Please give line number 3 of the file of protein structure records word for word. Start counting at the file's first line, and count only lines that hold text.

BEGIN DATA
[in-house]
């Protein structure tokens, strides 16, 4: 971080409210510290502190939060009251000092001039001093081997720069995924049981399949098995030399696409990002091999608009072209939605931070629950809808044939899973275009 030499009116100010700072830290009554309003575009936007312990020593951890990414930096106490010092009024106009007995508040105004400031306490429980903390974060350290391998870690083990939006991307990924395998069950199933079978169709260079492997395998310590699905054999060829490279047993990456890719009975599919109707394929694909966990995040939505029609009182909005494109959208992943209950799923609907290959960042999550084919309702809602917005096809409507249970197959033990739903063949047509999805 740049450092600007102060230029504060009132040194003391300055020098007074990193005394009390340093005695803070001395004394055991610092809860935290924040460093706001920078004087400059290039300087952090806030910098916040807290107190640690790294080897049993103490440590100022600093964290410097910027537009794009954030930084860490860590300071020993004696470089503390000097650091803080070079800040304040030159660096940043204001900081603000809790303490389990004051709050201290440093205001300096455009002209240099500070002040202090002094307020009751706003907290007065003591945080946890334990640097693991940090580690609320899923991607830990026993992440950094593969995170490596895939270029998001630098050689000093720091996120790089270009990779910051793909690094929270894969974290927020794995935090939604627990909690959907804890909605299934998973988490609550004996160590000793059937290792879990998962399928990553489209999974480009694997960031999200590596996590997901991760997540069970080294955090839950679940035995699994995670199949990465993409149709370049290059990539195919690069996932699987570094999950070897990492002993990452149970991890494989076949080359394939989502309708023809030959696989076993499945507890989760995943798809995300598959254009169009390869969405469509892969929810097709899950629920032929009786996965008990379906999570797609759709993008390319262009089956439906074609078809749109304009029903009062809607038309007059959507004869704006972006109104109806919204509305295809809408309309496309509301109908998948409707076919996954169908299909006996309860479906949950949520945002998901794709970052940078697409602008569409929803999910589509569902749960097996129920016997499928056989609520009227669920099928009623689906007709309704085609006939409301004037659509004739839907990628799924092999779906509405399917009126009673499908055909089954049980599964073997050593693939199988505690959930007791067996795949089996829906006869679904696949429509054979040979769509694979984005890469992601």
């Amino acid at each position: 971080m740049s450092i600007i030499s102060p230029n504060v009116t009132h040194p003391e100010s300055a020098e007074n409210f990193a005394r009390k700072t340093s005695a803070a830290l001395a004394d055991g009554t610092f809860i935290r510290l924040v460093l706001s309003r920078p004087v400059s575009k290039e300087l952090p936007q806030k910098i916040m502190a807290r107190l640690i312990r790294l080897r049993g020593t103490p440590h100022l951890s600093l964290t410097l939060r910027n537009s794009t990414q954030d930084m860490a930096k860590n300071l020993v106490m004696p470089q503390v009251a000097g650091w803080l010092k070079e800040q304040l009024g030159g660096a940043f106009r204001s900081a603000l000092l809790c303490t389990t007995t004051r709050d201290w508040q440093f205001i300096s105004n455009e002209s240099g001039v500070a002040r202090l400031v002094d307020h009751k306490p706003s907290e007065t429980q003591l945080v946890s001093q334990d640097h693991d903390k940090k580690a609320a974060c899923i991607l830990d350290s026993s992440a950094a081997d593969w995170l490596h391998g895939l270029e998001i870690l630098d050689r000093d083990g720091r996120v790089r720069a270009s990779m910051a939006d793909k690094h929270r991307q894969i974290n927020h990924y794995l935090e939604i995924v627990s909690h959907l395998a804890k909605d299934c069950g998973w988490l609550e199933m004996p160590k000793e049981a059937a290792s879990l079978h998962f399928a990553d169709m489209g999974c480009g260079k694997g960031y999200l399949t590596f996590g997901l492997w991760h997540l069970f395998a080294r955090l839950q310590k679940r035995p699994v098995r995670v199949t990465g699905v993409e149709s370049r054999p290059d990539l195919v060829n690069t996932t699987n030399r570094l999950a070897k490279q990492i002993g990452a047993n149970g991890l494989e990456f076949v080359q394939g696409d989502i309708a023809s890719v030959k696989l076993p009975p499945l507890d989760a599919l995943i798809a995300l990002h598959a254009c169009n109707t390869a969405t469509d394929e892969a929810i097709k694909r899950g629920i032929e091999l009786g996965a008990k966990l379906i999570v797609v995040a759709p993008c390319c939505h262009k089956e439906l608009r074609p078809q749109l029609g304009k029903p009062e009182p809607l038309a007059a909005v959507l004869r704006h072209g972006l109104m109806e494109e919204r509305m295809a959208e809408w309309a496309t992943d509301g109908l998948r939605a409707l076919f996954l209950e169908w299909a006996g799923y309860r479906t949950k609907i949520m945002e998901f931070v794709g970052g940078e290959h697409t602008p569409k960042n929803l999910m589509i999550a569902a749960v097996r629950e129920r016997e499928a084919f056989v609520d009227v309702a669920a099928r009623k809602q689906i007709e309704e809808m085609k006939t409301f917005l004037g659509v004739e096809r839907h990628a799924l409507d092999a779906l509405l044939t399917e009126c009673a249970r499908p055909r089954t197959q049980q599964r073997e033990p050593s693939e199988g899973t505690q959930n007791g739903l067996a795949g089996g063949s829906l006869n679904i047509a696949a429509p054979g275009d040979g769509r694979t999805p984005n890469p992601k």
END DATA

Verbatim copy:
């Amino acid at each position: 971080m740049s450092i600007i030499s102060p230029n504060v009116t009132h040194p003391e100010s300055a020098e007074n409210f990193a005394r009390k700072t340093s005695a803070a830290l001395a004394d055991g009554t610092f809860i935290r510290l924040v460093l706001s309003r920078p004087v400059s575009k290039e300087l952090p936007q806030k910098i916040m502190a807290r107190l640690i312990r790294l080897r049993g020593t103490p440590h100022l951890s600093l964290t410097l939060r910027n537009s794009t990414q954030d930084m860490a930096k860590n300071l020993v106490m004696p470089q503390v009251a000097g650091w803080l010092k070079e800040q304040l009024g030159g660096a940043f106009r204001s900081a603000l000092l809790c303490t389990t007995t004051r709050d201290w508040q440093f205001i300096s105004n455009e002209s240099g001039v500070a002040r202090l400031v002094d307020h009751k306490p706003s907290e007065t429980q003591l945080v946890s001093q334990d640097h693991d903390k940090k580690a609320a974060c899923i991607l830990d350290s026993s992440a950094a081997d593969w995170l490596h391998g895939l270029e998001i870690l630098d050689r000093d083990g720091r996120v790089r720069a270009s990779m910051a939006d793909k690094h929270r991307q894969i974290n927020h990924y794995l935090e939604i995924v627990s909690h959907l395998a804890k909605d299934c069950g998973w988490l609550e199933m004996p160590k000793e049981a059937a290792s879990l079978h998962f399928a990553d169709m489209g999974c480009g260079k694997g960031y999200l399949t590596f996590g997901l492997w991760h997540l069970f395998a080294r955090l839950q310590k679940r035995p699994v098995r995670v199949t990465g699905v993409e149709s370049r054999p290059d990539l195919v060829n690069t996932t699987n030399r570094l999950a070897k490279q990492i002993g990452a047993n149970g991890l494989e990456f076949v080359q394939g696409d989502i309708a023809s890719v030959k696989l076993p009975p499945l507890d989760a599919l995943i798809a995300l990002h598959a254009c169009n109707t390869a969405t469509d394929e892969a929810i097709k694909r899950g629920i032929e091999l009786g996965a008990k966990l379906i999570v797609v995040a759709p993008c390319c939505h262009k089956e439906l608009r074609p078809q749109l029609g304009k029903p009062e009182p809607l038309a007059a909005v959507l004869r704006h072209g972006l109104m109806e494109e919204r509305m295809a959208e809408w309309a496309t992943d509301g109908l998948r939605a409707l076919f996954l209950e169908w299909a006996g799923y309860r479906t949950k609907i949520m945002e998901f931070v794709g970052g940078e290959h697409t602008p569409k960042n929803l999910m589509i999550a569902a749960v097996r629950e129920r016997e499928a084919f056989v609520d009227v309702a669920a099928r009623k809602q689906i007709e309704e809808m085609k006939t409301f917005l004037g659509v004739e096809r839907h990628a799924l409507d092999a779906l509405l044939t399917e009126c009673a249970r499908p055909r089954t197959q049980q599964r073997e033990p050593s693939e199988g899973t505690q959930n007791g739903l067996a795949g089996g063949s829906l006869n679904i047509a696949a429509p054979g275009d040979g769509r694979t999805p984005n890469p992601k």